Dear Zoe,

These days your mom and I spend a lot of time thinking about all the important life skills we hope to teach you before we send you off to college. Everything from finding a form of exercise you love, to learning how to cook basic meals, to instilling values like hard work, grit, and the importance of frugality. While this list of life skills is already ballooning, we've come to realize the far tougher challenge than listing these skills is figuring out the most effective way to teach them to you.

We've come to believe that there is a 4-rung hierarchy of methods of learning, with each higher rung being a far more effective approach.

The lowest rung of the hierarchy involves explaining the concept to you or teaching the skill. We could sit you down and try to explain the importance of frugality, for example. We might tell you that while living under your means may require delaying instant gratification of purchasing something you want now, it creates a financial freedom that gives you the opportunity to more readily pursue your passions, take intelligent risks, and protect against worst-case scenarios. The majority of our education system has us learn new skills in this exact way. And certainly there are many things we need to be taught in this way to understand them. But when it comes to teaching life's most important skills, too often these lessons fall flat.

The next rung up the ladder involves us proactively modeling the behavior we're hoping for you to learn. The idea here is that rather than trying to instill the concepts through teaching, we instead show you the intended behavior day-in and day-out. Given the incredible amount of time you will spend observing us, you can't help but take away something from our modeling. For example, we can model the frugality we hope to instill in you through the actions we take and you observe on a daily basis. Or we can educate you on living a healthy lifestyle full of exercise by you seeing us hitting the gym or going for a run three times a week, plus us taking you on hikes every weekend. Modeling the behavior is far more effective than just teaching the skill because it's reinforced regularly and the consequences of our actions can more directly be felt.

But we can do even better than simply modeling the behavior. Hasan Minhaj, in a recent podcast episode of Business Dad, talked about how he had the typical immigrant upbringing, with his family moving to America, working hard, and striving to create a better life for Hasan and his sister. That upbringing can't help but shape you. Hasan reflects on this by saying so much of his own perspective was shaped through this very personal experience. And now he thinks a lot about, with his own daughter, how he can create the right experiences to help shape her perspective. But how he needs to do so differently, because given his own success, his daughter's upbringing certainly won't look like his own. And this is what the third rung of the learning ladder is all about. Create opportunities for you to have a personal experience that leaves you with a particular insight, perspective, or life skill. There is nothing better than experiencing something viscerally to ingrain the learning in you. Finding and creating these kinds of opportunities, though, is incredibly difficult and requires far more effort, patience, and creativity on our part to try to impart. I personally remember how Boy Scouts summer camp was a formative personal experience for me in my youth, as it was an opportunity to learn to live away from my parents, appreciate the great outdoors, and to cook, clean, and live amongst peers with limited adult involvement for over a week.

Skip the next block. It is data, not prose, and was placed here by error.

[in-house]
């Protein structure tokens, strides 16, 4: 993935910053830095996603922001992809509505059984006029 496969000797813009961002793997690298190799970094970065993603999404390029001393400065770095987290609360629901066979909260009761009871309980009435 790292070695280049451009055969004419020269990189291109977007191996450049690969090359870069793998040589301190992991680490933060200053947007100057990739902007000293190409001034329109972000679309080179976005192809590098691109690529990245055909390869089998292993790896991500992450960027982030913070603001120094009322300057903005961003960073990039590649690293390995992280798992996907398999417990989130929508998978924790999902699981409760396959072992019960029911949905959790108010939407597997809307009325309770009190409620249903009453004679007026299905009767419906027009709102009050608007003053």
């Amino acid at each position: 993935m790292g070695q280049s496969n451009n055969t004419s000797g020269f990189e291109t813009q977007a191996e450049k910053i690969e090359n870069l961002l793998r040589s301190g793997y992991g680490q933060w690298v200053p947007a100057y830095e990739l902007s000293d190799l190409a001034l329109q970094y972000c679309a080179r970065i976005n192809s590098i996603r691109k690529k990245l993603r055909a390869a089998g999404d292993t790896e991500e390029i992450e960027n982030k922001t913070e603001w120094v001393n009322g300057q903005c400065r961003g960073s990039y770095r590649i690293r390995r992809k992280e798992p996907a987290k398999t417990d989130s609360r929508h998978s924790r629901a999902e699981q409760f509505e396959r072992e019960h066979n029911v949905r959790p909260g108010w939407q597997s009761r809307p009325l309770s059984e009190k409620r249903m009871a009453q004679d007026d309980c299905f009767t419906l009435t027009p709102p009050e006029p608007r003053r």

When I've shared this framework with parents that are much farther along on this journey, several have pointed out that there's an ideal age when it's easiest to teach most of these skills, which is at the latter end of their 18 year journey at home. Unfortunately, this latter stage is also accompanied by the new reality that parent's influence over their children wanes and the influence of their friends and peers grows immensely. While we certainly have no ability to dictate who you decide to be friends with, we do have the ability to curate the type of people you have opportunities to be-friend. Deciding what neighborhood we live in, for example. Or encouraging the types of extra-curricular activities you try out. Therefore the final rung of the ladder is learning from one's peers and our task becomes curating the selection of peers where possible.

While during your youth, your mom and I will be using each of the 4-rungs of the learning ladder in an attempt to educate you on life's most important skills, these learning techniques will be most beneficial to you as you continue life's continuous journey of learning. College and subsequent education will re-enforce that first rung of learning through teaching. But I encourage you to find ways to pursue the others on your own. As you look to further develop your own skills, there is no better way to reinforce the skill to yourself than to model it in your own behavior, even when there is no one you are trying to teach other than yourself. Similarly, you'll find that meaningful experiences are one of the most profound ways of building your perspective on the world, so seek out unique experiences for learning. And finally, take the time to curate your friends and peers. We inevitably learn so much from those we surround ourselves with. Don't fall in the trap of friendships of convenience, but instead seek those out that inspire you, push you, and cause you to become a better version of yourself.

Love, Dad